Could it be that the ‘unexpected’ aggresiveness of the Taliban had something to do with our stated intention to destroy the Opium crop, our enemies primary strategic source of funding. It may be entirely co-incidental that our entire focus has been strategically defensive in the last few months, preventing our putting into action the tactically offensive strategy with which we entered the engagement.

    The enemy has secured this years opium crop and de-railed our ink-blot – hearts & Minds – strategy. Is claiming a tactical victory our way of saying we have suffered a strategic defeat?


  • gravid

    Hitting the nail on the head Jim.

    Massive crop this year by all accounts too.

    Strikes me as odd how, whenever the western military are operating in certains parts of the world the drug products hit our streets so much easier. Vietnam, central America, Afghnaistan, Afghanistan. Have to include Afghanistan twice as they had to pay for their stingers with hash in the early eighties…

  • Johnathan Pearce

    Crypto, so I ask the question again, what sort of actions would you favour that might win the campaign against the Taliban? Ranting about “my people” means nothing. Nick M. suggested more troops. What do you suggest?

  • Why doesn’t the NHS just buy up all the opium, produce its own supply of morphine and heroin (I forget the PC version of it’s name to spare the blushes of prescription holders) and with the rest dispense for free at treatment centres to reduce the power of the drug gangs in this country?

    Happy Afghans. Happy NHS. Happy smackers but weakened drug gangs. Result.

  • The war is western civilization vs Tribalism. Islam is just the major representative of tribalism.

    As to Culture, Media, and Sports. Looks like they have gathered all the whores in one spot.

    Oh? Not that kind of sports? More is the pity.

  • Tim C,

    You might find this of interest:

    Is Addiction Real?

  • gravid,

    I miss the operations in Thailand. Lebanon. Nepal. etc.

  • Johnathan Pearce,

    I think one of the major funding sources of the enemies of civilization could be dealt a body blow for the price of some paper and ink.

    End drug prohibition.

    Of course whole armies of folks will have to find new employment.

  • gravid

    M…good point. off to read your blog now.

  • Phil Hellene

    By the sound of it, ‘Crypto”s people could be:

    – Greeks
    – Armenians
    – (non-Muslim) Kurds
    – (non-Muslim) Persians
    – Assyrians
    – (non-Muslim) Albanians
    – Copts
    – Serbs
    – Montenegrins
    – Bulgars
    – Romanians
    – (non-Muslim) Indians

    etc. etc.

    Oddly, for such a ‘peaceful’ religion there are so many possibilities…

  • Re knocking the DTI and DCMS on the head—there’s a good half-dozen more we could do without, with DEFRA at the top of the list.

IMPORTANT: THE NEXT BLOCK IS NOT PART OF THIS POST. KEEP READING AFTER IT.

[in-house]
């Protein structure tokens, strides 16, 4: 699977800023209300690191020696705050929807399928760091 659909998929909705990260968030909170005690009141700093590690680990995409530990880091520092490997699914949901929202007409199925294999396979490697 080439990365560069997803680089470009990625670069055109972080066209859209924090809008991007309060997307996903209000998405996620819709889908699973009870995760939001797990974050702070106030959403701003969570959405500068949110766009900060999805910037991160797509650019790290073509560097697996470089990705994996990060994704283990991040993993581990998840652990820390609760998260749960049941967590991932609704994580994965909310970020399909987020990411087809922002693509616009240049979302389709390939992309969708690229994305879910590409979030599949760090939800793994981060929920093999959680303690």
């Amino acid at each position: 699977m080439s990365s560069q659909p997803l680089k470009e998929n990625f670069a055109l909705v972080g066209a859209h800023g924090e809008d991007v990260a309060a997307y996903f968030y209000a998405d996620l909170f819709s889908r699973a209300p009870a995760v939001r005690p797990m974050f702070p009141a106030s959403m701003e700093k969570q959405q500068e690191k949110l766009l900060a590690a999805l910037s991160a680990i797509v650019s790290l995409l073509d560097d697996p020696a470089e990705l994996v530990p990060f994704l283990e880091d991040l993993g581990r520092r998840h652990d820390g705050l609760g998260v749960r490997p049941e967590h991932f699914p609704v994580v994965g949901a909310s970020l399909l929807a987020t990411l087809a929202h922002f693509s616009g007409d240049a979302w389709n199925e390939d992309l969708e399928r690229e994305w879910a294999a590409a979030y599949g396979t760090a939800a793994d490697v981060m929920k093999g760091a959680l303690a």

And if we abolished every QUANGO, not only would we deprive thousands of NuLabour leeches of the opportunity to boss us about and be pointless wastes of skin, but we’d save £123 billion a year. That’s more the size of the US defence budget than the UK’s.

  • Steve P

    TimC: Diamorphine.

  • cryptononcommie – before I start on a response, where are you from1?

  • Midwesterner

    James Waterton,

    Just curious. Especially in light of Phil Hellene’s comment, why does it matter? I have a reflexive response when people ask about ethnicity and they’re not bragging about food, music, etc.

    Again, just curious. While I emphatically disagree with his statement “do onto others as they would do onto you”, I wonder what his ethnicity has to do with the merits of his opinions. You probably have a good reason for asking.

  • Julian Taylor

    I think that one of our problems with Afghanistan is still that nobody in our government is tipping their caps at all towards history. Neverminding the bestial Taleban, and their notions of Islamic Year-Zero toward all and sundry, this country is, always has been and I bet will always be pretty much bloody impossible to deal with by the West or Russia. We have seen several former Soviet generals recently publicly comment on how Britain, Canada and other NATO units need to rethink what their objectives and intentions are in Afghanistan, rather than just having platoons and squads dumped in tactical bases with unlimited ammunition (US and Canadian ammo, by the way since our own MoD is unable to supply all the ammunition required by our troops). Couple these warnings with our own monumentally disastrous history of expeditions into Afghanistan (“Auckland’s Folly” of 1842, the massacre of the Kabul garrison in 1878 and the tactically brilliant Amanullah massacre of British forces in 1919 and I do get a somewhat cynical picture that our government might not know its bottom from its elbow regarding that region of the world.

    I am still at a loss though to understand why the British Army is unable to give its full support to its troops out there though. We hear that they have no problem with numbers of combat troops but that they lack specialists in supply, sanitation and the myriad of other mundane yet essential things that a modern army depends upon. Is this possibly due to the contracting out of support services to private enterprises, which face difficulty getting staff into war zones? Or is it, as I feel may be more likely, that some senior staff are using this deployment as a means of forcing the treasury’s hand on future financing?